I’m writing this from my bed where I sit with feverish chills and a thermometer sticking out of my mouth for the fifth time today. I’m sweating profusely under five layers of blankets and Adam’s hooded sweatshirt made for the arctic. Still I can’t get warm.
Yesterday I had my first hyperventilating panic attack while out on a run with Adam. I’ve run in the cold dozens of times and we had dressed for the weather. This time I was coming down with the flu but didn’t know it yet. When the cold wind hit my face and tore down my throat making it hard to breathe, I began to panic. My body was having a difficult time regulating my temperature because it was busy fighting the fever that was coming on. We made it home, and after about five minutes of deep breathing, I had settled down. My first reaction was frustration with myself.
It’s been a little over a year since I first embraced my struggle with anxiety. I use the word “embraced” very purposefully: to embrace is “to hold closely in one’s arms, especially as a sign of affection.”
Before that I would have told you I had “admitted” my struggle with anxiety. “To admit” is “to confess to be true or to be the case, typically with reluctance.” Do you see the life-changing difference between those two definitions of posture toward ourselves?
I had spent my life putting on a brave face, fighting harder when the anxiety crept in, gritting my teeth to push it out, or to fix whatever issue I perceived to be causing it. I was always reacting to the fear, putting a band-aid over it until next time.
In January of 2017, I finally let go of the fight and I started to open up to the anxiety, finding my way to it’s vulnerable root. I began embracing that fear with the love of Jesus and with the guidance of my wonderful therapist.
Some days I feel stronger. Some days, like yesterday, I feel like the more I open up, the more difficult it becomes and the more anxiety I find within me.
Why do I share this? I share because I know someone needs to be reminded today that facing our fears and embracing our heart doesn’t always make us feel brave. Sometimes it makes us feel like we’ve actually completely lost our mind this time, but facing that feeling is the real bravery. Sometimes we need another brave, vulnerable human to look us in the eyes and remind us of that.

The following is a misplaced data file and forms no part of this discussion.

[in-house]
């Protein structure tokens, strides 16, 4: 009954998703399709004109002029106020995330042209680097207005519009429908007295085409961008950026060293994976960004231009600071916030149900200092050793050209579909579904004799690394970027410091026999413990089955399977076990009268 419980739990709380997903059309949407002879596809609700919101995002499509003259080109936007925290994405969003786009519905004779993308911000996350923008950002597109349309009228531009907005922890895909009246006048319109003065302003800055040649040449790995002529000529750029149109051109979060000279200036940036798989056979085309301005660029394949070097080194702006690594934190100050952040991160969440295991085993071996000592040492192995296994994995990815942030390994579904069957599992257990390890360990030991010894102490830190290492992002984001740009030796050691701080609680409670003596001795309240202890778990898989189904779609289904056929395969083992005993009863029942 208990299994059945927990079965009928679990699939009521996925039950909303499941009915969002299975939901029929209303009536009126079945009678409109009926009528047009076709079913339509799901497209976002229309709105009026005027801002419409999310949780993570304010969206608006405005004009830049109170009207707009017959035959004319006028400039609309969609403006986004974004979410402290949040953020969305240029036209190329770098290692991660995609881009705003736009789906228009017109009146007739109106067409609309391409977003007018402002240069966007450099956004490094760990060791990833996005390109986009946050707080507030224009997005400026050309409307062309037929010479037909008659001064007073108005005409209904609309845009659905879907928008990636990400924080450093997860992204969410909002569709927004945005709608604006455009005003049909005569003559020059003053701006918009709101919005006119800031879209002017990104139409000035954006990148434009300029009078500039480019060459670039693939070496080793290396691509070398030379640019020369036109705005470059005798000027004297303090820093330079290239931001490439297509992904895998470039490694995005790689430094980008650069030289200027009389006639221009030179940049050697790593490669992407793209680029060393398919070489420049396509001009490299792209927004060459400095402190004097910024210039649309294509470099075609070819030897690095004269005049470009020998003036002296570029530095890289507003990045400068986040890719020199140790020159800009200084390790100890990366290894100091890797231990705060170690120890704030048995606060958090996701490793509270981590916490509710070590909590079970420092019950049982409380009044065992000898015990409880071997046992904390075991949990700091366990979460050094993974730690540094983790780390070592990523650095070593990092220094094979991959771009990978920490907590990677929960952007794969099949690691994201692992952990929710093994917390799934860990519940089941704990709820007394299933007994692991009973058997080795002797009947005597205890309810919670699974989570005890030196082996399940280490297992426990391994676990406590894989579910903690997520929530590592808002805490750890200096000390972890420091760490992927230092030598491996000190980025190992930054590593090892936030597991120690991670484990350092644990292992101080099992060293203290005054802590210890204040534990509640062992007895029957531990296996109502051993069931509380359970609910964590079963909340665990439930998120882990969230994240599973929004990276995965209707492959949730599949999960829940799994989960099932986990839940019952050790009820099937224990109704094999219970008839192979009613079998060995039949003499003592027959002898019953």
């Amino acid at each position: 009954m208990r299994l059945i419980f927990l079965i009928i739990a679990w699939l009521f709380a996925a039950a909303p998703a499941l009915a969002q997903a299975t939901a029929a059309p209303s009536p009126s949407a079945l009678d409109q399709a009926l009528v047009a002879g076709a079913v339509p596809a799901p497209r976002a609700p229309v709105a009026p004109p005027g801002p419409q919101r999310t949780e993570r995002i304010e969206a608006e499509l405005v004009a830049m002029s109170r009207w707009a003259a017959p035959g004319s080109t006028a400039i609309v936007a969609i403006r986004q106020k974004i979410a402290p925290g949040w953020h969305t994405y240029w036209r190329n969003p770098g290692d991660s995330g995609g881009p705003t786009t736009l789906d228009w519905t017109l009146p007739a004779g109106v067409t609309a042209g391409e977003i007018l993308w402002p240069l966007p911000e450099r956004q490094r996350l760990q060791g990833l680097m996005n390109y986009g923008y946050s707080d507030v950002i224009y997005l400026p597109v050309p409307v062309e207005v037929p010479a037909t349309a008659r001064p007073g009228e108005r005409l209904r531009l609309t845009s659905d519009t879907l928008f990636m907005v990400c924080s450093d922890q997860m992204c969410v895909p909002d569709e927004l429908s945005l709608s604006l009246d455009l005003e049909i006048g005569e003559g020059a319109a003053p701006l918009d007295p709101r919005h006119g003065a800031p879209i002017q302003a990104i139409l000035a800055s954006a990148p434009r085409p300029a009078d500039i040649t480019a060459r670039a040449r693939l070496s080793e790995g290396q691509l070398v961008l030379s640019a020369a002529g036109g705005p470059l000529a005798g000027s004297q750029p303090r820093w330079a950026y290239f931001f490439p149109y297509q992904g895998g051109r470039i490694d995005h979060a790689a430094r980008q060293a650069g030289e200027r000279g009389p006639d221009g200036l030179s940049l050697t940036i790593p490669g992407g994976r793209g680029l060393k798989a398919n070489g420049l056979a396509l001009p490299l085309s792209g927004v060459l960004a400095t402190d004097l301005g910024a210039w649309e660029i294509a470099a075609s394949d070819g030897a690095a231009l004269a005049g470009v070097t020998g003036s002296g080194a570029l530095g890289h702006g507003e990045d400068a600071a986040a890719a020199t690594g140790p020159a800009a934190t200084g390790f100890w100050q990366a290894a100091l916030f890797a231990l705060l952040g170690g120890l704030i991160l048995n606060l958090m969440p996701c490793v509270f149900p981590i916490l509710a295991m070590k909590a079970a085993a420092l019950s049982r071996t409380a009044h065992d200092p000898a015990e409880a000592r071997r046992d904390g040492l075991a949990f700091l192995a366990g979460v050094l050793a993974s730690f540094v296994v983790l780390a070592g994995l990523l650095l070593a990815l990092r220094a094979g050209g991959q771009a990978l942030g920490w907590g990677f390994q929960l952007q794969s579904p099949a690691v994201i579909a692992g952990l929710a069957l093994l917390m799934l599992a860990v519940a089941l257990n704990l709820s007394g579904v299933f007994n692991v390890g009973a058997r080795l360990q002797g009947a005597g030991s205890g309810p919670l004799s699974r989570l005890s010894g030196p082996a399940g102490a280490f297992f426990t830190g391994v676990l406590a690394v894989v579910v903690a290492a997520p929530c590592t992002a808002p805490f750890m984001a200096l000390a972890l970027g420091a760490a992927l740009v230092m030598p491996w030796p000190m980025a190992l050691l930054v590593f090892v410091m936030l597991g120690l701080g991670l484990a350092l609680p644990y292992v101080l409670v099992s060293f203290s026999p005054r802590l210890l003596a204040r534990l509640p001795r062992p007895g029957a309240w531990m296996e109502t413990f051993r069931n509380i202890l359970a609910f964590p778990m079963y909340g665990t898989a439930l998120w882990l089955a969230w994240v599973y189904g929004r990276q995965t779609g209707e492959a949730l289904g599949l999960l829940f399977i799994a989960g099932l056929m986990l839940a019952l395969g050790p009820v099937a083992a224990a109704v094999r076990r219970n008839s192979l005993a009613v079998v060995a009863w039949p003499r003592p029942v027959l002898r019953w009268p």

Letting ourselves feel is one of the scariest things we’ll ever do. As joy and sadness try to live together in our hearts, it can feel like we’re being crushed. I’ve cried a lot of ugly tears. Every single one is held in the hands of Jesus, and I’m learning to hold them in my hands as well.
I have so much to say on this topic, but for now, I’ll say this: God made us with human feelings for a reason. When we push away the bad feelings, we also push away the good feelings, and with those, we push away our sacred humanity. He gave us capacity for joy which means we also have capacity to feel the lack, the pain, the really not-ok. Jesus became human to be near to us in every one of those feelings.
He wants to replace our roots of fear, inadequacy, and shame with roots of Strength, Hope, and Mercy. He’s not waiting for us to get it together. He wants to step in the fire with us, weep right alongside us, and teach us the vulnerable glory of being human, created in His image, His “very good” masterpiece.